With a mind toward software source code as heritage for sustainable development, the Paris Call goes a few step further. (...) The expert report annexed to the Paris Call highlights the importance of preserving software in general, and software source code in particular, as important levers for sustainable development, and regrets that  the role of software development in all fields of innovation is still largely underrated, as is the recognition of software source code as an intellectual effort and as the repository and expression of a part of our knowledge. (...) Roberto Di Cosmo, director of the Software Heritage Initiative launched by Inria and UNESCO, “is a strong basis to imagine and build new actions around the preservation of software source code, and sustain Free and Open Source Software development”.
Language:English
Score: 884154.5 - https://en.unesco.org/news/pre...ng-future-software-development
Data Source: un
Accordingly, no specific license is needed. 2.3 Software developed collaboratively by the Study Group For all collaboratively developed Software within the ITU, the ITU shall own the copyright to the Software included in a specific Recommendation, but such copyright may be subject to any underlying Software copyright licenses from individual contributors. (...) There are two ways in which Software can be developed collaboratively by a Study Group and included in an ITU Recommendation. Each of these approaches and the relevant licensing considerations are described in 2.3.1 and 2.3.2 below. 2.3.1 Software developed collaboratively by the Study Group without contributed code Under this scenario, the Study Group develops Software as a group, all of which is originally developed and maintained as part of the standardization process, without any contributions of any Software that was developed outside of the Study Group’s collaborative process.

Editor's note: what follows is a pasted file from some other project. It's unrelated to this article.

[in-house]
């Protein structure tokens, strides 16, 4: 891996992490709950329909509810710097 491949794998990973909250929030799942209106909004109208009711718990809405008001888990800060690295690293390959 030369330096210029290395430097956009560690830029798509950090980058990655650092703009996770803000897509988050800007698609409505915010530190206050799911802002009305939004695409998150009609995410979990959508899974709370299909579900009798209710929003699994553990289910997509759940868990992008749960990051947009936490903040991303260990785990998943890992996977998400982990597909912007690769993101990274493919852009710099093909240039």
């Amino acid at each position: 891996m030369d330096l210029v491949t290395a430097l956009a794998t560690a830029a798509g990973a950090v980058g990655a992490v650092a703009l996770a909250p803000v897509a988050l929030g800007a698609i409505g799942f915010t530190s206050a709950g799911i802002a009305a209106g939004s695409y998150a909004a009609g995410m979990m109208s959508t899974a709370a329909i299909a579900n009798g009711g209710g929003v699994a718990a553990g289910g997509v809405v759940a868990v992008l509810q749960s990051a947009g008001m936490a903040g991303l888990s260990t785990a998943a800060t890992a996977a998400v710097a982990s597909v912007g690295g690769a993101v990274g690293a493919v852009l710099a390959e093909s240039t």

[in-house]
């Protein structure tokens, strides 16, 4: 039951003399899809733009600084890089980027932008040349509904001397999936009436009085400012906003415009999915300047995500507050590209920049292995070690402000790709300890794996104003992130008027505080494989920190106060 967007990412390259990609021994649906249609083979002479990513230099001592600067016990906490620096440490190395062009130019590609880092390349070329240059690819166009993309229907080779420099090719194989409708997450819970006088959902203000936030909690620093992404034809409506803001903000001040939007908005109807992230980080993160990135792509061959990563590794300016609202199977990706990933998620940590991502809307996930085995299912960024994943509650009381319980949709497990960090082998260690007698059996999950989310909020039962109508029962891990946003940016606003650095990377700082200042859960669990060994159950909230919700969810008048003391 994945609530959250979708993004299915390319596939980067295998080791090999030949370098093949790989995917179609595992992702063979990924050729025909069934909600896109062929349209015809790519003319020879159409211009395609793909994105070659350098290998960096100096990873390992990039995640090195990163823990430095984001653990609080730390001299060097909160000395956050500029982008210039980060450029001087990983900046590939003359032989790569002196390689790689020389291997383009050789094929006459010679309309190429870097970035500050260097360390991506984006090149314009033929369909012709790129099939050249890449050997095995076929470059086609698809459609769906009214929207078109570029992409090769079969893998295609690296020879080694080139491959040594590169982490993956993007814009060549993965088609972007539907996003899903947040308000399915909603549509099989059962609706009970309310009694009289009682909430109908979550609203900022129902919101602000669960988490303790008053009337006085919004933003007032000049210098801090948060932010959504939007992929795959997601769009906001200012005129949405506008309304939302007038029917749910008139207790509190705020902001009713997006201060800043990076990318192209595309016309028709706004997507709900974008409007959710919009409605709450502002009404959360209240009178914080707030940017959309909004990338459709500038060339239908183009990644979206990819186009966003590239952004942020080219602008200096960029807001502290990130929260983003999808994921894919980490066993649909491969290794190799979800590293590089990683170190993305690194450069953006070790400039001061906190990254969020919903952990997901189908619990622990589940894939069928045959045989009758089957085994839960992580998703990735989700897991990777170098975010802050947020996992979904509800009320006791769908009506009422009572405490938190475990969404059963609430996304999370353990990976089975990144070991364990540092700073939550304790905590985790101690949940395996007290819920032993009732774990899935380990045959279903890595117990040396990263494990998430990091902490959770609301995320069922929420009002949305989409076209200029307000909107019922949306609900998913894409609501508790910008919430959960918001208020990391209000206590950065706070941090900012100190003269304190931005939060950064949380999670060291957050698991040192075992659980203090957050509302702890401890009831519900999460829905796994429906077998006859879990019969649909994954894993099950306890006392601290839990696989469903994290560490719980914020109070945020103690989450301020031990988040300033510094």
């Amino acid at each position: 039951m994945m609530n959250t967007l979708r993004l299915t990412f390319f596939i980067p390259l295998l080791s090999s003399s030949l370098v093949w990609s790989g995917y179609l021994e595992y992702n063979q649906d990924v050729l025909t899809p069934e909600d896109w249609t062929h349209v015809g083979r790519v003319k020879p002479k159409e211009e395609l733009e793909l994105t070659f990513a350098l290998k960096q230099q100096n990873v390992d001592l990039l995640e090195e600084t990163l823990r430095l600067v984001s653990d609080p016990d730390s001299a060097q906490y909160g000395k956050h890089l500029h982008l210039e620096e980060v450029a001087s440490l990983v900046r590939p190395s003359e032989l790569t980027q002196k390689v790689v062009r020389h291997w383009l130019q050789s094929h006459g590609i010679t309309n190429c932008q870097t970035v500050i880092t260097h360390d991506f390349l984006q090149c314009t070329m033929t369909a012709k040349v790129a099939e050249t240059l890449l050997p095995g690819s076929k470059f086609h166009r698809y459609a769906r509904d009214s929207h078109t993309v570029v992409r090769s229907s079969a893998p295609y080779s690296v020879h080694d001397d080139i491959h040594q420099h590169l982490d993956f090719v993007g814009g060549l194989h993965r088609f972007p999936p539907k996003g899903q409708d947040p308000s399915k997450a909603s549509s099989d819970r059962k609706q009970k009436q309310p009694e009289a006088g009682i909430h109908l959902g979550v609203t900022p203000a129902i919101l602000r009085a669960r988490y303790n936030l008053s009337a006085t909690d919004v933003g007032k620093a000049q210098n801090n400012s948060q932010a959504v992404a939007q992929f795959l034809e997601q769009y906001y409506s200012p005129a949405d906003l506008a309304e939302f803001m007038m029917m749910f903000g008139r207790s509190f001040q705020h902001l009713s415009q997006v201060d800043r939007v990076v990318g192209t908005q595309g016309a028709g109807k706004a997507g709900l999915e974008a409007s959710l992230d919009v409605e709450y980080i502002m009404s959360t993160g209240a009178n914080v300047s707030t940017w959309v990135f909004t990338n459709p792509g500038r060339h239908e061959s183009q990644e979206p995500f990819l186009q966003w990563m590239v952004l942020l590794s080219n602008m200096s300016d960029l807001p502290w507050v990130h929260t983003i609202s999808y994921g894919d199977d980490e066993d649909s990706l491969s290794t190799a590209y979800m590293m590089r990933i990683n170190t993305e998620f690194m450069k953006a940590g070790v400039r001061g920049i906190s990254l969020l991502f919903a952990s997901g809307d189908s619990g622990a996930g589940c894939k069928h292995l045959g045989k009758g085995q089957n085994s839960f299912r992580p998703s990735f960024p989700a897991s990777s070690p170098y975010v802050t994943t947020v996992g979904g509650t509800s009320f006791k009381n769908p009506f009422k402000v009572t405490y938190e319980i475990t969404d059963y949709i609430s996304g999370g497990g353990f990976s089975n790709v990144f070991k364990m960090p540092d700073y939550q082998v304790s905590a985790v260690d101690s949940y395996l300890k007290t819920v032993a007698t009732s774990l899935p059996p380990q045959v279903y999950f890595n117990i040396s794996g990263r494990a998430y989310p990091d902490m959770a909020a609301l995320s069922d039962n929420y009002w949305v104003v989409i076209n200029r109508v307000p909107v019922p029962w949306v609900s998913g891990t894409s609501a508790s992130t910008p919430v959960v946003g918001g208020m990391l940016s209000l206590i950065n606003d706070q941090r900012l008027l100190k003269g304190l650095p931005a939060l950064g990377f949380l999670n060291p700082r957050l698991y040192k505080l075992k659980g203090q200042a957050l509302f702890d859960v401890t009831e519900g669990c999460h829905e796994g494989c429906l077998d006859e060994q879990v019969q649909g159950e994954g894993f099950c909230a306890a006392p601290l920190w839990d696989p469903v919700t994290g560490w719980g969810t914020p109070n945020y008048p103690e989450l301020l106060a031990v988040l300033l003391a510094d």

Language:English
Score: 882531.9 - https://www.itu.int/dms_pub/it.../04/04/T04040000040004PDFE.pdf
Data Source: un
The intent is for the software to be developed as part of the work to develop the HEVC standard and also for it to be published as reference software by ITU-T and ISO/IEC. (...) In this regard, it is suggested that making a contribution to the software development effort should be considered essentially equivalent to the way that contributing to the development of the text of a non-software standard is conducted. (...) Another concern of contributors is that the act of contributing to the software development effort also must not be interpreted as assuming some sort of liability of warrantee – the software is intended to be provided "as is". · From the perspective of both the contributors and others that wish to use the software (e.g., for the development of products or for research or testing or the development of proposals), the primary concern is to ensure that there are no substantial copyright restrictions on how the software can be used.
Language:English
Score: 877740.8 - https://www.itu.int/wftp3/av-a...010_07_B_Geneva/JCTVC-B001.doc